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Travel / June 4, 2015

Short Day / Long Day: Hayward’s hills

Written by: bootprints

If you’ve been to Hayward lately, chances are it wasn’t to hike. Chances are you were there to do some shopping at the Southland Mall… or you were dragged there by someone who was.

But not too far from Home Depot and Jamba Juice are acres of rolling hills created by the Hayward Fault Zone. With 3,019 combined acres, the Garin/Dry Creek Pioneer Regional Parks offer short hikes—a good way to de-stress after braving retail chaos—and longer hikes for a full day of exploration.

Short Day: Garin Peak

From the summit of Garin Peak, hikers get a full view of the San Francisco Bay Area and landmarks like Mt. Tamalpais, Mission Peak, and Mt. Hamilton. Usually that sort of panorama takes hard work… but not here. The 3.3-mile loop up the mountain climbs just a few hundred feet.

The trail winds through coast live oaks, eucalyptus, and olive trees on the way up the peak. It’s not uncommon for keen birdwatchers to spot kestrel diving after unlucky mice or lizards.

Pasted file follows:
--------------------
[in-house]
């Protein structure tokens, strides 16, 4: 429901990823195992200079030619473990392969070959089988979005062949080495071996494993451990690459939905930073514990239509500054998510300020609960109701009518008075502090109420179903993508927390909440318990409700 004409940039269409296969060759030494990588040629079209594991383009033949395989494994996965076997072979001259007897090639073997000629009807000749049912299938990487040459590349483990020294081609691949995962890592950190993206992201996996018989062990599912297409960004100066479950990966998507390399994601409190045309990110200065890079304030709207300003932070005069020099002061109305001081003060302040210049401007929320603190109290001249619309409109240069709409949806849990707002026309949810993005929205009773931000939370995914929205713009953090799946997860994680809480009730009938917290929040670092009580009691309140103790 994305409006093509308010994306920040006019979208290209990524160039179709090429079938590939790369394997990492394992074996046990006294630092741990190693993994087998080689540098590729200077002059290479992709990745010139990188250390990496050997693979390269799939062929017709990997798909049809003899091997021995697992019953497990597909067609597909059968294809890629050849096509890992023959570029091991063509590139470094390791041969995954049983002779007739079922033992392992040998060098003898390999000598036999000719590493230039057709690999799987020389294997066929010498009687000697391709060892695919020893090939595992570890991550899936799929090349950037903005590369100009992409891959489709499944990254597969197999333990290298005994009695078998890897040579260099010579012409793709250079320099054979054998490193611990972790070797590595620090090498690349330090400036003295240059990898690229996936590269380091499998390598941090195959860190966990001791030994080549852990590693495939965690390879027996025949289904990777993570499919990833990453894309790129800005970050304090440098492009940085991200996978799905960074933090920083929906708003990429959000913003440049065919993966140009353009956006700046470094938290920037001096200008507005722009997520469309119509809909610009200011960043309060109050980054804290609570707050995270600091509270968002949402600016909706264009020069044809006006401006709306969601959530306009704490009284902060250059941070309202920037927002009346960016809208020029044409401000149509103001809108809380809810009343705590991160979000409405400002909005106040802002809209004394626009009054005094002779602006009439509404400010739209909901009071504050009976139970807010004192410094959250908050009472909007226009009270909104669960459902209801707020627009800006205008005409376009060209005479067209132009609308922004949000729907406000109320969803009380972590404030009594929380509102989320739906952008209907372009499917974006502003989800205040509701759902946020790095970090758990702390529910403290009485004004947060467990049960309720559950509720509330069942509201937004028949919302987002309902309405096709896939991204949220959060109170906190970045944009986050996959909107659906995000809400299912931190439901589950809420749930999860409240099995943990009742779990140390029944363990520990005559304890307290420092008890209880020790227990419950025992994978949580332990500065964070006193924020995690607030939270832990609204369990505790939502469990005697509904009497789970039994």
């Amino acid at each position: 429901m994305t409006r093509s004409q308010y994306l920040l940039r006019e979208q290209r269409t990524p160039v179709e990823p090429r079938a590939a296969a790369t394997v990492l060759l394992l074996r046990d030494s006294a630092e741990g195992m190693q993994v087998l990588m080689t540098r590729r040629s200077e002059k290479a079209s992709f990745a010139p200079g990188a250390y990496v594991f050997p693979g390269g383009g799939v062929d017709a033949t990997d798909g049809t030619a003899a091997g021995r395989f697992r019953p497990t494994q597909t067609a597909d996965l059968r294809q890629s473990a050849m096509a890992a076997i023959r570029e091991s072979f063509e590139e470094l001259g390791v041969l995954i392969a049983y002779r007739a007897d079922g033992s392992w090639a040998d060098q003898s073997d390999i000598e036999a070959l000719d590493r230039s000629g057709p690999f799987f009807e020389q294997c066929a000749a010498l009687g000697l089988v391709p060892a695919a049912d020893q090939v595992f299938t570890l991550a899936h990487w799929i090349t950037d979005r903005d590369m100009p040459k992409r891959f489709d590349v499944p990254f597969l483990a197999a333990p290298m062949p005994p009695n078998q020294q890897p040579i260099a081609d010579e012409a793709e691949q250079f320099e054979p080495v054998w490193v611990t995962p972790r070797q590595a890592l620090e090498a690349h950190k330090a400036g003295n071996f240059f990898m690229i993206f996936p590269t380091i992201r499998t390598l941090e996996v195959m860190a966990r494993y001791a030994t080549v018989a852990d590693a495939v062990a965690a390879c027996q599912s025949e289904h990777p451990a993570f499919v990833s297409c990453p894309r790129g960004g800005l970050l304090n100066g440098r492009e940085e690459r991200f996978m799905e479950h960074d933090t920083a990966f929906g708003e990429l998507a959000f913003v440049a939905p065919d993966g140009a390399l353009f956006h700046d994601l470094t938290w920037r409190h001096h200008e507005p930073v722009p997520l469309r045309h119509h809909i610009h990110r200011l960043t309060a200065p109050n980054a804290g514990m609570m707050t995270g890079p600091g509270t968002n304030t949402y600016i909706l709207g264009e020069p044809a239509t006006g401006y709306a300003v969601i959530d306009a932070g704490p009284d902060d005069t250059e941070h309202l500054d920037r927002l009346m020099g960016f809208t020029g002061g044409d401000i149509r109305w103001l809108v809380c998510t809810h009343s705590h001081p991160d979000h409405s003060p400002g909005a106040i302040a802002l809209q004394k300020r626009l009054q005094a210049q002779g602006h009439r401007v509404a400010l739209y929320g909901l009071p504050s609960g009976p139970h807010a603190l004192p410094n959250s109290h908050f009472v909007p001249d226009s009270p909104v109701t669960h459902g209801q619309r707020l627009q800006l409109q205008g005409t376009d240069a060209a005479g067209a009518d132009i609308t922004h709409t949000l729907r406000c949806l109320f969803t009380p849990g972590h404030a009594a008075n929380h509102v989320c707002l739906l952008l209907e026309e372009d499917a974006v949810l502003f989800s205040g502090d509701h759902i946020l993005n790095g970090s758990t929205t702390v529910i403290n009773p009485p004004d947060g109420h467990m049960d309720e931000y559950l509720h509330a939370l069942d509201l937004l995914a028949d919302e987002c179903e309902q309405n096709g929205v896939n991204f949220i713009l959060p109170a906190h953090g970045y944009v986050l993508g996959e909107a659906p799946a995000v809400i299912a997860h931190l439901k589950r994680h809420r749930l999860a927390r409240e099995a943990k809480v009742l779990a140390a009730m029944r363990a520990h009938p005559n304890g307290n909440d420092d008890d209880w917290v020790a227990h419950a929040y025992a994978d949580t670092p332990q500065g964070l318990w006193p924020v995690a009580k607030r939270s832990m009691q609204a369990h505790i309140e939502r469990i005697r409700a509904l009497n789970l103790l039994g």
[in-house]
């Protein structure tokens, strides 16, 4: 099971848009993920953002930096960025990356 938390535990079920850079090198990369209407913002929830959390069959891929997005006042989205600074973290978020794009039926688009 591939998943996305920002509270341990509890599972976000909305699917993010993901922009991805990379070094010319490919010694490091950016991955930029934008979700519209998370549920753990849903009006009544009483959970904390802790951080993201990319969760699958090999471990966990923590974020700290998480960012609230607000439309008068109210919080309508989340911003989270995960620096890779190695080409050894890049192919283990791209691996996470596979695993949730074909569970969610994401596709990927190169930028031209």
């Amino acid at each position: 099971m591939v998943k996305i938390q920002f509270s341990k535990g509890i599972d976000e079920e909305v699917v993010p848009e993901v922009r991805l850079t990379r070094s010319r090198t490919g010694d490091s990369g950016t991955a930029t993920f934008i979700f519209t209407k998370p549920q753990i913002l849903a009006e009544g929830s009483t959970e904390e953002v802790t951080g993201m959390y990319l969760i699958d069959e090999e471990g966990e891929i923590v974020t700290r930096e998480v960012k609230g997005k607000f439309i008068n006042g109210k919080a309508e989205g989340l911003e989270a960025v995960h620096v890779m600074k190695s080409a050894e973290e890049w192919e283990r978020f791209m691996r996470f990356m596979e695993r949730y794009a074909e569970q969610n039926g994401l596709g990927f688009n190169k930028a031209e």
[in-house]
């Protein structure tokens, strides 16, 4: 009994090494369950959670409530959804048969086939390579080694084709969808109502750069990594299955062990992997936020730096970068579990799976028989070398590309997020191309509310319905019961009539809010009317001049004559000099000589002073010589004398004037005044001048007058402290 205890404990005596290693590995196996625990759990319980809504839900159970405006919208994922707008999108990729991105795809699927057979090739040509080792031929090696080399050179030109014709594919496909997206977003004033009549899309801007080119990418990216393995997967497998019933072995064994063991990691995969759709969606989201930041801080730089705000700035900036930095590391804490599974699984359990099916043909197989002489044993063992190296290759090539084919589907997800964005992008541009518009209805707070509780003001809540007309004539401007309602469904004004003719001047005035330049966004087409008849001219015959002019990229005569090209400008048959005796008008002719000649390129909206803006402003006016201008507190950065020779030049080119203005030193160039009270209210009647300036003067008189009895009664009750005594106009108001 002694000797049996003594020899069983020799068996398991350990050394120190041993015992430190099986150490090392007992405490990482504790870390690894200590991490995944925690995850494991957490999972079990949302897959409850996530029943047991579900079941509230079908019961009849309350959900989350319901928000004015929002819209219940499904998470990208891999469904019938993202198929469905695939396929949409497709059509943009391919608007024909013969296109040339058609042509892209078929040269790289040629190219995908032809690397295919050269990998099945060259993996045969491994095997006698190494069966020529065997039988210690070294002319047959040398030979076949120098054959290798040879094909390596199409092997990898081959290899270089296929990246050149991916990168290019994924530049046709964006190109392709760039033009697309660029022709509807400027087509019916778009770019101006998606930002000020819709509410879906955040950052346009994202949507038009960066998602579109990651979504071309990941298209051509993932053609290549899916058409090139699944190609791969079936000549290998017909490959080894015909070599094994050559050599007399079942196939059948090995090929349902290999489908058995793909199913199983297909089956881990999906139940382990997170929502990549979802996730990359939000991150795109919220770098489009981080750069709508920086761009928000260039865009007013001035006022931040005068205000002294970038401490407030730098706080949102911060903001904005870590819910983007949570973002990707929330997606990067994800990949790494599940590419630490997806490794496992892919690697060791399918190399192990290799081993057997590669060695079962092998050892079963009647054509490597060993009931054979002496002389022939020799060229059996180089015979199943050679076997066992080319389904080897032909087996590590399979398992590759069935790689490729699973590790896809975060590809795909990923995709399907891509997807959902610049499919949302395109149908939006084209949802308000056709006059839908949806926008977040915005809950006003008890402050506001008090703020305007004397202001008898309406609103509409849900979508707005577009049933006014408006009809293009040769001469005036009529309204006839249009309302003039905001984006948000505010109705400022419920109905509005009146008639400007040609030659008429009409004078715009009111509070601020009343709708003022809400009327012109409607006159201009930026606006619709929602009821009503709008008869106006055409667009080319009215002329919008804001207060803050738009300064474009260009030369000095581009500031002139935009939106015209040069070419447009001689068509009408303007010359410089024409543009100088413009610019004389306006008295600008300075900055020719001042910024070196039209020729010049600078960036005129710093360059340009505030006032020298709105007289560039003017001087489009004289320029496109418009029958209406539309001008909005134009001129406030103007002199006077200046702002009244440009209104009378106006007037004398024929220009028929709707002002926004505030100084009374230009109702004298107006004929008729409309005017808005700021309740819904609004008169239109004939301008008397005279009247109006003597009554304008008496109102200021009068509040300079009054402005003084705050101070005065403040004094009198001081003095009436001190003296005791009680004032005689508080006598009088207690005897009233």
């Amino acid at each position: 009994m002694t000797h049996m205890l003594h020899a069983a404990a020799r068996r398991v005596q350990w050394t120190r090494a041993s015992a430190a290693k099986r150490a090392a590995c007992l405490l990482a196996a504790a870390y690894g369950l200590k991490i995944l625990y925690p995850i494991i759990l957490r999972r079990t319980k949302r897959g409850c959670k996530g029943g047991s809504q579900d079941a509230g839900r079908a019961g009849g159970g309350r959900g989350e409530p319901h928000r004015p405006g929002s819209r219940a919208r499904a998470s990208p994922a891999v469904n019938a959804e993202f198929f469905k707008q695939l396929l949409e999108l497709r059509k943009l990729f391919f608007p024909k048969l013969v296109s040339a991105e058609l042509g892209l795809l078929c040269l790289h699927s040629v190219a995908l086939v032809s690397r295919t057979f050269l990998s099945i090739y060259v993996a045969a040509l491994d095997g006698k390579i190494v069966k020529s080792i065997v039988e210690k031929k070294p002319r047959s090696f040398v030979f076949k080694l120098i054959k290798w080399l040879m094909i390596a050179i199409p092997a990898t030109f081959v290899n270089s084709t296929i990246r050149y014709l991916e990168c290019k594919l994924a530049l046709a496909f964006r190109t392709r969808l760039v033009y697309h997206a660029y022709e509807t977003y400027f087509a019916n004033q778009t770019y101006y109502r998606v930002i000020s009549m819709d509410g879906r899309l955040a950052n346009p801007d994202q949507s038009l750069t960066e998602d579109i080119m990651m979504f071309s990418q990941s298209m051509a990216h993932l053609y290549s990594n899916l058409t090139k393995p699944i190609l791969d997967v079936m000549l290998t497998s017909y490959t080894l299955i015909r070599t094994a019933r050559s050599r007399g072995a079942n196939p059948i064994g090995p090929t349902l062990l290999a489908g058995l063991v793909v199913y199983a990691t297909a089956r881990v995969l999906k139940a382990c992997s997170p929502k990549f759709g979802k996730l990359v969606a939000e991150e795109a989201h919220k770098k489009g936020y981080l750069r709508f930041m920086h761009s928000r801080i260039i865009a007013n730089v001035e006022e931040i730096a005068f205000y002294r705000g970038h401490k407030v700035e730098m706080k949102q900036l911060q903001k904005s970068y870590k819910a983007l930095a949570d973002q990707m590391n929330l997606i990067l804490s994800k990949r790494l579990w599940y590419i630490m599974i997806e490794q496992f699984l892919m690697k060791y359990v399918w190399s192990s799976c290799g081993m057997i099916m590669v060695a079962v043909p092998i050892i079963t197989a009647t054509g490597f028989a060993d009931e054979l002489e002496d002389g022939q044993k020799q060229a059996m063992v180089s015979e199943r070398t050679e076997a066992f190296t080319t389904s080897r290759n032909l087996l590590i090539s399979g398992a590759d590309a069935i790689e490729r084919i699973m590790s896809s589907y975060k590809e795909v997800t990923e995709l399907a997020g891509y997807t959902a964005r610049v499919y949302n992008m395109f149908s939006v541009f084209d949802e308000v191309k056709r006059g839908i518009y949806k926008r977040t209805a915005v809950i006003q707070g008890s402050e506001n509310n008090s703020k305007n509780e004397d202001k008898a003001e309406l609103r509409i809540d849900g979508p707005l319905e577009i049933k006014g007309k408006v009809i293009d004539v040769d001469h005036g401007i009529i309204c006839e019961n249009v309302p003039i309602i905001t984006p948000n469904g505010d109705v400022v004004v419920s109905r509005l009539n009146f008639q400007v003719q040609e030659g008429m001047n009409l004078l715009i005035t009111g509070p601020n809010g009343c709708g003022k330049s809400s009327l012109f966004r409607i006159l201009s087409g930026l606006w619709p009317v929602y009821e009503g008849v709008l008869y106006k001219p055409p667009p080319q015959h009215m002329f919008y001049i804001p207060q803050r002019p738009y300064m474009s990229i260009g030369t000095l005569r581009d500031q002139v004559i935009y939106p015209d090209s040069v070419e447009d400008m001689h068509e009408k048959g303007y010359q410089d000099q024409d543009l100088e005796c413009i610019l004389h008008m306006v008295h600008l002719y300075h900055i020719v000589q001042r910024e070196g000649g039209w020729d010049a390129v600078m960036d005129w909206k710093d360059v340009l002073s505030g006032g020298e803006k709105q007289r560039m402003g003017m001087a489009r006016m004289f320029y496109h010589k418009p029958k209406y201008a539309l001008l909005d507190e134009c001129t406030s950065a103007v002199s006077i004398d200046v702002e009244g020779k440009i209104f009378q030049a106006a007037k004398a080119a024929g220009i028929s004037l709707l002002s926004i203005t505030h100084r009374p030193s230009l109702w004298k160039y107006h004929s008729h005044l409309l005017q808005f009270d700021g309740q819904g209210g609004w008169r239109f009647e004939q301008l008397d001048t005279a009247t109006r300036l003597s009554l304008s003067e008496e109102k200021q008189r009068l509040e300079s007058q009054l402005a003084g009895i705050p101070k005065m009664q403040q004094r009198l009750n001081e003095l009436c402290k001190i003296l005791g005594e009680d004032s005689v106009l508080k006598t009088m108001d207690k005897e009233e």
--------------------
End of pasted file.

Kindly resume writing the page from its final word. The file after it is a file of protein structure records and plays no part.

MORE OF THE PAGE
If you go: Start at the Garin Regional Park visitors center, and take the paved Old Homestead Trail along Dry Creek. About 100 yards past a cattle grate, take the Vista Peak Loop Trail out to the peak. On weekends and holidays, the park charges a $5 parking fee and a $2 fee for dogs. Bikes and horses are welcome.

Long Day: Tolman Peak

Photo by Globe Images. Photo has been cropped.

The trail up Tolman Peak serves as proof that great things can be found in unlikely places. The 9.6-mile lollipop loop is situated right in the middle of a heavy industrial/residential area, but all hikers will notice are the views of the Santa Cruz mountains and the wildflowers that dot the hills.

Most of the Tolman Peak Trail is singletrack, but the hike also follows some dirt roads. Portions wind through eucalyptus trees and other wooded areas, but the bulk of the trail is exposed to the views… and the sun.

If you go: Start at the Garin Regional Park visitors center, then head south on the Dry Creek Trail with Jordan Pond to the right. Take the short connector trail to Meyers Ranch Trail and cross Dry Creek. Shortly after, bear left on the Tolman Peak Trail at an intersection. On weekends and holidays, the park charges a $5 parking fee and a $2 fee for dogs. Bikes are not allowed.

Words by Brian Krans.

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